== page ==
by Jared Curtis email@example.com
'Hobo with a Shotgun'
Directed by Jason Eisener
Rated R, 86 minutes
Created after director Jason Eisener won a "Grindhouse" trailer competition, "Hobo with a Shotgun" lives up to its name as a no-holds-barred, gore fest about — you guessed it — a hobo with a shotgun. After arriving to town, a hobo (Rutger Hauer) discovers the streets are overflowing with thugs, pimps and crooked cops. After being beaten by the cops, the hobo is nursed back to health by a hooker (Molly Dunsworth). He then buys a shotgun and returns the favor, blasting holes in any evildoer he sees. "Hobo with a Shotgun" offers a campy, Troma vibe (especially "Class of Nuke 'Em High") but Hauer vigorously chews up scenery and brings a touch of reality to the overly violent film. Sure, this is a chaotic bloodbath (people are beheaded, a girl uses her broken bones to stab people), but certain audiences will cheer as the "Hobo with a Shotgun" delivers justice one shell at a time. CV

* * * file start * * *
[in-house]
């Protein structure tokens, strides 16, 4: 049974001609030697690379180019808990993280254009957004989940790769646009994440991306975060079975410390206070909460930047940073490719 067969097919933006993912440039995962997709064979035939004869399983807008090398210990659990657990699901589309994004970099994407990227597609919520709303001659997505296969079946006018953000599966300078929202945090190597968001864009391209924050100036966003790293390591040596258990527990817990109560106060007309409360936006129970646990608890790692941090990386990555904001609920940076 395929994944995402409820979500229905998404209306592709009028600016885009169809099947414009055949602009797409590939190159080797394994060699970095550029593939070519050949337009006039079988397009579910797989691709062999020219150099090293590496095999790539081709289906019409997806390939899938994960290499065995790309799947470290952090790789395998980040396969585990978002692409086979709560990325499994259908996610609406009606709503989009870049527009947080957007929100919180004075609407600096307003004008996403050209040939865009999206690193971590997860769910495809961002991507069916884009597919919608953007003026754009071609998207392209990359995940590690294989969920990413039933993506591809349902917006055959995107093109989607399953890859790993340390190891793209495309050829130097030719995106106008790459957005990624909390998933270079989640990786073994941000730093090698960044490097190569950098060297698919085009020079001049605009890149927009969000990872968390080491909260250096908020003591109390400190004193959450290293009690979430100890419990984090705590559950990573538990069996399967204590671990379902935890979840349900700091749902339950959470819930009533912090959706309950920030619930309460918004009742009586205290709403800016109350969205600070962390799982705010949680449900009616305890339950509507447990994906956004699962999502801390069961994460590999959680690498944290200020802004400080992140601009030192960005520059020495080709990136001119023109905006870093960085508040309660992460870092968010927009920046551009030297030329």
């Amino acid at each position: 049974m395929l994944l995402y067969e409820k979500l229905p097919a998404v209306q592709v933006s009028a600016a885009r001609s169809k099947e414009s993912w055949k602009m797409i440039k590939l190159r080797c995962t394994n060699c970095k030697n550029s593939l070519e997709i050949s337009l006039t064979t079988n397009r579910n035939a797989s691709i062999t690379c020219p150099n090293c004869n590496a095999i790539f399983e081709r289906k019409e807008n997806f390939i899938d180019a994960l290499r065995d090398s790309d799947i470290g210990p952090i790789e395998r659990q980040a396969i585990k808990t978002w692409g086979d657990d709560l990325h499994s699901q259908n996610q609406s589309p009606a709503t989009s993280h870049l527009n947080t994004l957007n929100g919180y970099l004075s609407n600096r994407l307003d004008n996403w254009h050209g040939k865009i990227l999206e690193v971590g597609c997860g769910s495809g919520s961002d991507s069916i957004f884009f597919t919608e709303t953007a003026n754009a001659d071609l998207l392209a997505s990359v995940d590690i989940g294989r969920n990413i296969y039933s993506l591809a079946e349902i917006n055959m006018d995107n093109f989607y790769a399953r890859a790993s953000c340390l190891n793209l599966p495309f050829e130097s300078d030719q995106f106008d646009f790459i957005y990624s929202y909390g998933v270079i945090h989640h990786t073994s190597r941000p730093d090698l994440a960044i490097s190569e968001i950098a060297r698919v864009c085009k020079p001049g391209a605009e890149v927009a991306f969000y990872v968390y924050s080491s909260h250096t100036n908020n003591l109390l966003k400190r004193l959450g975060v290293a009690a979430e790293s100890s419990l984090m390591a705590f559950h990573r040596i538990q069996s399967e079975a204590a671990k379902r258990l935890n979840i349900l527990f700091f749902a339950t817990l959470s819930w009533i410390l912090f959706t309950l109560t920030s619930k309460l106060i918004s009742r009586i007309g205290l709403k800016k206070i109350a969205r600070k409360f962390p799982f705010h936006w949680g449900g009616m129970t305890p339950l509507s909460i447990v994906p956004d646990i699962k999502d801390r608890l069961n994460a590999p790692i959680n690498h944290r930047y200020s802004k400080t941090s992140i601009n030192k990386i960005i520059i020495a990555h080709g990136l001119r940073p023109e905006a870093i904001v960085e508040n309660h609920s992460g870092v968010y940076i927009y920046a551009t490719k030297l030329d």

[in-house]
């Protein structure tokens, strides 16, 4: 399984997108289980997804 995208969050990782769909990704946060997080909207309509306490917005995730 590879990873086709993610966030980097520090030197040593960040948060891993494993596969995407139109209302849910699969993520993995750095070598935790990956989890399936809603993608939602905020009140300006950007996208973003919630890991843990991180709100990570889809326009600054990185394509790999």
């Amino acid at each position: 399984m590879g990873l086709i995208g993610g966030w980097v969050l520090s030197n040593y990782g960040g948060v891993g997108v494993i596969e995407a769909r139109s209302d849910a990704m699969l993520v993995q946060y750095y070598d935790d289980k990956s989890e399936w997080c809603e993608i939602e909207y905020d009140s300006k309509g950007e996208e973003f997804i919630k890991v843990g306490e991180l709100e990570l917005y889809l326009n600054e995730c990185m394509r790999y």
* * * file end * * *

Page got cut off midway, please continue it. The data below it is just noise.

'Surviving the Game'
Directed by Ernest R. Dickerson
1994, Rated R, 96 minutes
Have you ever wondered what it would feel like to be hunted? That's the feeling Jack Mason (Ice-T) endures as he is tracked by a group of rich sportsmen in the mountains. Homeless, cold, hungry and ready to give up, Mason is approached by Walter Cole (Charles Dutton), who offers him a high-paying job on a hunting trip. But once he arrives, Mason realizes that he is the game they are hunting. He is given a small head start and soon after, the group — which includes Dutton, Rutger Hauer, John C. McGinley, F. Murray Abraham and Gary Busey (who tells an unsettling story about killing his childhood pet) — begin the hunt. Although they've hunted homeless people before, none of them has put up a fight like Mason, and soon, he's hunting them. "Surviving the Game" is an action-packed thriller that offers plenty of suspense until the credits roll. CV